As readers of my other blog know, I’m a sucker for trips into the day-to-day mundanities of the past, particularly as they relate to the lives of my family members.

Old ballgame tickets, old owner’s manuals for old cars, old beer ads in old newspapers — I’d rather look at those than read the assembled speeches of Abraham Lincoln. And when you can actually hear the historical record in a spoken voice, not just look at it, that’s even cooler.

I spent some time yesterday wondering if I’m leaving behind red herrings for future generations, with all my fascination with the past.

If I have a grandkid, and they inherit my historical bent, there may come a day when they say, “Oh, look, radio broadcasts from 2018. I bet that’s what my grandpa listened to, because he was alive then! I’m gonna put this on and imagine I’m in his shoes.”

And what he/she won’t know is that I spent my 2018 listening to Dan Ingram talk to me from 1964 … and my 2008 listening to the Grateful Dead playing to me from 1973 … and like that.

I haven’t totally tuned out my current surroundings, but I’ve been content to spend a fair amount of time avoiding them — especially once the Internet brought me a whole new world of sounds from the past.

I’m not too concerned about totally disappearing into the dusty ether, though.

This post is a day later than it should be because my mom and dad were visiting at my house last night, and I camped myself firmly in the present. I knew I felt like writing about Dan Ingram, but I knew it would wait; no exploring old sound clips or staying up late to write.

Instead, I spent last night cooking my folks a pretty good dinner … and introducing them to the wonders of frozen-banana “nice cream” … and listening to my dad talk at length about Dixieland jazz. Didn’t even want to turn the computer on.

While I’m still fascinated by everyday history, this reassures me that perhaps my past-vs.-present priorities are not completely out of whack.

Boss.

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It’s been a weekend of highlights … but the best event among them has been my first reading of Ryan H. Walsh’s Astral Weeks: A Secret History of 1968.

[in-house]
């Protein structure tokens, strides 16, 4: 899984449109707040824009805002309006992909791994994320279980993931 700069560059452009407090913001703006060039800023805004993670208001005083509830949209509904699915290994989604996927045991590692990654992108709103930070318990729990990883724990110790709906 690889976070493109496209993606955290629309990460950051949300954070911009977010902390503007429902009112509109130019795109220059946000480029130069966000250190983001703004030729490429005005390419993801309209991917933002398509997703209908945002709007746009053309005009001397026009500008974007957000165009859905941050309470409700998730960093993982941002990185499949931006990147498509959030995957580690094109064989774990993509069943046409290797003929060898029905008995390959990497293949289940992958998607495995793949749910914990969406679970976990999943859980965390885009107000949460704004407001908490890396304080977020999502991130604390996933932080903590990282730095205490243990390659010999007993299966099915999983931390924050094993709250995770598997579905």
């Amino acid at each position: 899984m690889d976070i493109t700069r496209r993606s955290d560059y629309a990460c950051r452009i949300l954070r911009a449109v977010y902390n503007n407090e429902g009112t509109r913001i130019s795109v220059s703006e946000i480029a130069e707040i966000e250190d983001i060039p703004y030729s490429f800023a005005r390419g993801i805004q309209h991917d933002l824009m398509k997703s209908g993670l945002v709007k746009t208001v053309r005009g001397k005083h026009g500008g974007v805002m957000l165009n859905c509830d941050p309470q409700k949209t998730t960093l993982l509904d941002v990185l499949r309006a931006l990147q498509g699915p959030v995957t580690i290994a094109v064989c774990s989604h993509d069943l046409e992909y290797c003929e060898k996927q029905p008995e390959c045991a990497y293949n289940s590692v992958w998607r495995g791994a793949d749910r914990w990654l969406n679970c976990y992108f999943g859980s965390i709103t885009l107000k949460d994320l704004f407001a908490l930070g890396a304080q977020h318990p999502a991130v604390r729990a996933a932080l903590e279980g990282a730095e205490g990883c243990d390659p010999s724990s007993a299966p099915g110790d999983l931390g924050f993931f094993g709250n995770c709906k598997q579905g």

Walsh’s book is chiefly about Van Morrison’s period of exile in Boston and Cambridge, during which he wrote the music on his celebrated album Astral Weeks.

Walsh frames the Morrison saga by writing about a dozen individual social and cultural streams also surfacing in the city at the time — everything from avant-garde experimental TV, to spiritualism, to Boston’s most prominent cult, to Lou Reed and the Velvet Underground. (The Velvets were basically in residence in Boston at the time, playing there considerably more often than their hometown of New York City.)

It would be a fascinating book even if I didn’t have connections to Boston. Still, it seemed like I kept running into people, places or things I knew when I lived there. A few examples:

–Walsh’s book touches on Frederick Wiseman’s controversial documentary Titicut Follies, banned in the state of Massachusetts shortly after its release in 1967.

As a freshman at Boston University in 1991-92, I went to either the first or second public screening of the movie in Massachusetts in a quarter-century. The ban had just been lifted, and the film was being shown at (if I recall correctly) the Boston Public Library. I read about it in the Boston Phoenix, which college kids could get for free, and decided to go check it out. It was as grim as described.

(My older son is about to go to college in Boston, and is interested in getting out and seeing the city. I wonder what his Titicut Follies will be.)

–Mention is made of an incoherent performance by Morrison at Wayland High School. My second-ever job as a newspaper reporter involved covering the town of Wayland, a leafy, affluent, everything’s-just-fine-here sort of town in Boston’s western suburbs. I was in Wayland High a couple of times; never would have guessed that Van Morrison had played there.

(Wayland is the northern neighbor of Natick, which is also mentioned in the book as Jonathan Richman’s hometown, and where I also lived for a year and a half, once upon a time.)

–WBCN-FM’s transformation from a classical station to an anything-goes hippie-rock hoedown gets mentioned. I wrote almost exactly three years ago about finding a relic from the original WBCN right here in Allentown — which opened my eyes to the station’s backstory, which I’d never heard.